Carrots are planted when the ground begins to soften in early spring (for a late-spring harvest), and planted again in late summer (for fall harvest).
Fall carrots are often cellar-ed for long term winter storage or even left in the ground. Cover carrots with a heavy layer of mulch, and pull them as need throughout the winter.

Orange carrots may be the norm now, but before Orange varieties took over the market place, carrots were available in all sorts of shades, from vibrant purple and deep red to pale yellow and even white. Depending on the variety, some are more sweet while others have earthy notes.
Mark Psilos, the Associate Director of Green City Market in Chicago, points out one crowd favorite called Purple Haze. He said “It has a really dark purple exterior with a deep orange interior. It definitely has an earthier flavor but I find the big difference to be texture. It is generally a bit more robust and crunchy and is particularly great in soups.”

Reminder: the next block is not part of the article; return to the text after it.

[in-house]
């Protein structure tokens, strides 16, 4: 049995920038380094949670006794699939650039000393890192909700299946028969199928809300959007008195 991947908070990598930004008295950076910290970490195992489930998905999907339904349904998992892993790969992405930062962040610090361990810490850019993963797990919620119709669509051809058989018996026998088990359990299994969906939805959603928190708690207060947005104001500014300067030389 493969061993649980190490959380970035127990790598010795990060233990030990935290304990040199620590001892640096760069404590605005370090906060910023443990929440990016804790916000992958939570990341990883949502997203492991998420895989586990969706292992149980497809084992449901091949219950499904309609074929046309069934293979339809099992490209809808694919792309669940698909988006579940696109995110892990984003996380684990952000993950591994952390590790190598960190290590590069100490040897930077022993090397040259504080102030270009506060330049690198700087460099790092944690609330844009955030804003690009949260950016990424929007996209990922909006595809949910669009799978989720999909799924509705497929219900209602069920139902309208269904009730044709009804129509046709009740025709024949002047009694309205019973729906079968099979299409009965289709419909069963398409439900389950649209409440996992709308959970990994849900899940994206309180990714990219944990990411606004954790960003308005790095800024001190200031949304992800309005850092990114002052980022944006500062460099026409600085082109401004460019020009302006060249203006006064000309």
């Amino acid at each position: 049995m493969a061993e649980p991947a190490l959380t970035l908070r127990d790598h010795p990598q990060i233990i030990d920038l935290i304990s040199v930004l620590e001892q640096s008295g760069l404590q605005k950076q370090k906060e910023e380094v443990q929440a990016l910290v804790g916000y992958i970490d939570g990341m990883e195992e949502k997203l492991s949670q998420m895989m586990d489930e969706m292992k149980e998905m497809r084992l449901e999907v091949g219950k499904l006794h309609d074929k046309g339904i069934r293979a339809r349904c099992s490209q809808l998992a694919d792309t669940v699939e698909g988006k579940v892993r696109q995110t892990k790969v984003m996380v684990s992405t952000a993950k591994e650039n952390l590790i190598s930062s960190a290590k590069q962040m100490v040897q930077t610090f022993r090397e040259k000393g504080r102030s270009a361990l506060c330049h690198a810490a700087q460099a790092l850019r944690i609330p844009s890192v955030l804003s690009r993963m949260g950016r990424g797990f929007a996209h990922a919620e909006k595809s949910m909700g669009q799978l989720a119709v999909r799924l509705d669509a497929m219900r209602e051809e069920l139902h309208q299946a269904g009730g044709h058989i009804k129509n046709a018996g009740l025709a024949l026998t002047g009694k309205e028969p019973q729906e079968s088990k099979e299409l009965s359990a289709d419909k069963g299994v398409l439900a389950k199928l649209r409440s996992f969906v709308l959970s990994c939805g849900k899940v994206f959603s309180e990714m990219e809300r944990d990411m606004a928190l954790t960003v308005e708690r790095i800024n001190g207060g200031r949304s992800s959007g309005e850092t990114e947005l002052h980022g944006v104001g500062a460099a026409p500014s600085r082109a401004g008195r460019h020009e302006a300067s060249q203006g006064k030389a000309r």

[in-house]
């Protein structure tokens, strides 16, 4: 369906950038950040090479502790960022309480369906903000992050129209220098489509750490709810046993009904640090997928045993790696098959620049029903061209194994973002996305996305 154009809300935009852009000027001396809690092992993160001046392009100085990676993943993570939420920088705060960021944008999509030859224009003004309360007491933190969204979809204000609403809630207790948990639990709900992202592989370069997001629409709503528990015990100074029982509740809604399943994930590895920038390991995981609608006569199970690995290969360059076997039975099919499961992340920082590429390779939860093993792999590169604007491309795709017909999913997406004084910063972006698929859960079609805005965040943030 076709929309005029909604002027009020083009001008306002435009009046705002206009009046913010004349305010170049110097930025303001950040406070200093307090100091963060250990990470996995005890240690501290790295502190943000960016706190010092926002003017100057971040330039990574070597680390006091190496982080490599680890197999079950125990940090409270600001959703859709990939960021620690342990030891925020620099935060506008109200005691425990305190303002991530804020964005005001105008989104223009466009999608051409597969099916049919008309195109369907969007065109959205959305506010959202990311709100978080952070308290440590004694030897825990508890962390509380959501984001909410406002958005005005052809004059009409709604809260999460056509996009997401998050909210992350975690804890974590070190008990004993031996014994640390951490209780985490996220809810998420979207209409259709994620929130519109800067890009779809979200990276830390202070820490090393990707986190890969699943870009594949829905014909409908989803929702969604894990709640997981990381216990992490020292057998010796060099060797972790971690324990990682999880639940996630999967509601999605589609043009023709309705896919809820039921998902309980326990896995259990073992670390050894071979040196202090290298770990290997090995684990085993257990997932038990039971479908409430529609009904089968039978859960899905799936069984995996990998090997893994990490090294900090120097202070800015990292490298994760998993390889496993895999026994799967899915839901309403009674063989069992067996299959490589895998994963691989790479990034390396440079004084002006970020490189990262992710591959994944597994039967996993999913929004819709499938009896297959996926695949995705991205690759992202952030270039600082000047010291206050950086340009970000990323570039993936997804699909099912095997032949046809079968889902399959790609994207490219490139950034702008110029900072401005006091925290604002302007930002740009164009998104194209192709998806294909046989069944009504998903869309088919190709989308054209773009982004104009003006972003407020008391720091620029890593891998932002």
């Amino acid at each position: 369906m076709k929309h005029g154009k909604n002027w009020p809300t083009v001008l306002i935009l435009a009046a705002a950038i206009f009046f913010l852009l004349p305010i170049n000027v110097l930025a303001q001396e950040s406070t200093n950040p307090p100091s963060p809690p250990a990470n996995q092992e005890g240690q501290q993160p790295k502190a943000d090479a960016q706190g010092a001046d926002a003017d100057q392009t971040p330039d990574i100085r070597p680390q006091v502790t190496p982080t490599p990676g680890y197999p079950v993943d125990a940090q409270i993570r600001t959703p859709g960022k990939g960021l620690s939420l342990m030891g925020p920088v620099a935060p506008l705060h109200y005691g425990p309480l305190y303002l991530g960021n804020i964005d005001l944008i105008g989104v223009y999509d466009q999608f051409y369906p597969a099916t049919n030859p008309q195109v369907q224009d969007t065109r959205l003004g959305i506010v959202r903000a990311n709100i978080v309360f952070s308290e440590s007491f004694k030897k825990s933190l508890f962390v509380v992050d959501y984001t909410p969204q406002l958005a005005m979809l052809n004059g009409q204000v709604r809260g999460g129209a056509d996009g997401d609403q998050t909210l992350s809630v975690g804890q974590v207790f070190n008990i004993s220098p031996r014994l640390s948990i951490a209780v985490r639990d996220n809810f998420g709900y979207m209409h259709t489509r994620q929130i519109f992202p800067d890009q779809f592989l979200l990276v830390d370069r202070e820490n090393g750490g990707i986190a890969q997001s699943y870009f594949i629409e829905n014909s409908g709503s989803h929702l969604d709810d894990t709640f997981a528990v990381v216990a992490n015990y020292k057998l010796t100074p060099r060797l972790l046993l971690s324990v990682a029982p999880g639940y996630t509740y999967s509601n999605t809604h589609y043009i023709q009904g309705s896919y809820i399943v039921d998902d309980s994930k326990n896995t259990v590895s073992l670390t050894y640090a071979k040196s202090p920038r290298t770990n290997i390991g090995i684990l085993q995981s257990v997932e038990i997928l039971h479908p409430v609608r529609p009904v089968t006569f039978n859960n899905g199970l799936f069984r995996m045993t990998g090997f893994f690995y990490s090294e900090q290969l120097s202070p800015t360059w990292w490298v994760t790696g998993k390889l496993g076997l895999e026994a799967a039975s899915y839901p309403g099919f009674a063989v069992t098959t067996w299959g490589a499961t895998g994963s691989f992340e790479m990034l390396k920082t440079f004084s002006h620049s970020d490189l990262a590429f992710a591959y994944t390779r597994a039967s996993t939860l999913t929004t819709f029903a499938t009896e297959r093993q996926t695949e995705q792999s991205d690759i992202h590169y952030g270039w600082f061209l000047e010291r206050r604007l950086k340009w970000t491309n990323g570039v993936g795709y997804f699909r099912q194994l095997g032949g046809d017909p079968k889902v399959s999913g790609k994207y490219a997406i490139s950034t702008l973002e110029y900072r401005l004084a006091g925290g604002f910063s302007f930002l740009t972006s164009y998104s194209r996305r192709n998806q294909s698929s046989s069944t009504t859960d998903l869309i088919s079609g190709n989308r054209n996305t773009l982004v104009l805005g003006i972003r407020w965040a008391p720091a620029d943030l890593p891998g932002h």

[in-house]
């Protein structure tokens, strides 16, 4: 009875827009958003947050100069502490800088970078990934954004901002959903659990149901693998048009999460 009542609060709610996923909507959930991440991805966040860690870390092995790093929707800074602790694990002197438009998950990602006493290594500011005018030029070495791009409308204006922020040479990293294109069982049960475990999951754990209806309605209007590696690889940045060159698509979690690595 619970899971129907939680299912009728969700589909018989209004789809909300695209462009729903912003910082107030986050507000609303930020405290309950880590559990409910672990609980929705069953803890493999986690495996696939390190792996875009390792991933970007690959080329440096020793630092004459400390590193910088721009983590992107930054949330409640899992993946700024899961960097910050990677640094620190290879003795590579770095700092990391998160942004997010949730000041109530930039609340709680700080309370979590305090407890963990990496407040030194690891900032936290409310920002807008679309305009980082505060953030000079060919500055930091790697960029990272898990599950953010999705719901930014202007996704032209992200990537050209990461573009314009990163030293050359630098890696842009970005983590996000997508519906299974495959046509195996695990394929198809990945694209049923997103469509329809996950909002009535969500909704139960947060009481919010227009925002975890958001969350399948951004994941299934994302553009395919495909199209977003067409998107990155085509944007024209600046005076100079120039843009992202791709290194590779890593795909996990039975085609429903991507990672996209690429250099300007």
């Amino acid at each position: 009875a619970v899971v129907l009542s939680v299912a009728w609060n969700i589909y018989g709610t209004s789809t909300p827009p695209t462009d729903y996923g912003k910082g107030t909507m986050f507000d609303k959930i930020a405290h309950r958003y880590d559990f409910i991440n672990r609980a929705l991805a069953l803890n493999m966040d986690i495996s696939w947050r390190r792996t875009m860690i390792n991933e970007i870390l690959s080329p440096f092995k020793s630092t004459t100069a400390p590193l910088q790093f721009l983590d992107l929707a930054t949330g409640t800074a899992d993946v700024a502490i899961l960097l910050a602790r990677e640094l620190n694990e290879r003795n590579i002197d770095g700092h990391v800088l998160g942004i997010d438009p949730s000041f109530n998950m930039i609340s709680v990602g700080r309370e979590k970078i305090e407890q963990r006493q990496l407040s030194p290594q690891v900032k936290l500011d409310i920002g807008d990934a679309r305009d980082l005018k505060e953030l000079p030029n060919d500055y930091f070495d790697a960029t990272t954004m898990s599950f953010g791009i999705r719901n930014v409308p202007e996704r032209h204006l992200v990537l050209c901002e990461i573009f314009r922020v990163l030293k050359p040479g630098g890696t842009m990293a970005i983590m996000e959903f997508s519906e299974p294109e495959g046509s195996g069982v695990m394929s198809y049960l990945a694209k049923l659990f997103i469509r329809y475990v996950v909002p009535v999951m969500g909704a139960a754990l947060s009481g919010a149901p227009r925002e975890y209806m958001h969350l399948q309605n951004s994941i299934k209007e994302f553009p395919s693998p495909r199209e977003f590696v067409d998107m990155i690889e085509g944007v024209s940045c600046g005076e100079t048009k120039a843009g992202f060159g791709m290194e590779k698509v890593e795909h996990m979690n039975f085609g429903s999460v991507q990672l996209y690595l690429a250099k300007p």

Baby carrots the supermarket lie. Baby carrots found in bags at the supermarket are actually adult carrots that have been cut and trimmed down to snacking size.
Real baby carrots are carrots that have been harvested early and haven’t grown out to normal mature size. You’ll recognize them because, unlike the stubby, rounded baby carrots in stores, true baby carrots actually look like real carrots (only smaller).

Fresh Spring planted carrots are now being pulled-from-the-ground. Carrots that are hitting farmers markets now are more delicate than the big carrots you’ll find in the Fall planted carrot crops.
Hint To make sure new spring and fall carrots stay sweet and crunchy, cut off the greens and submerge them in water in a sealed container. Keep the container in the refrigerator and change the water every 4-5 days. If stored this way, they’ll keep for about a month. Another option wrap them in a paper towel and store them in the vegetable crisper.”
Winter carrots don’t need as much TLC. “They tend to be a little bigger and more hearty.”

Thank you Fox News

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Corn-o-rama ?

Early planted corn ‘about 30 stalks’, is in full tassel stage and it looks like I may get as many as 60 ears of corn to harvest by the end of this week.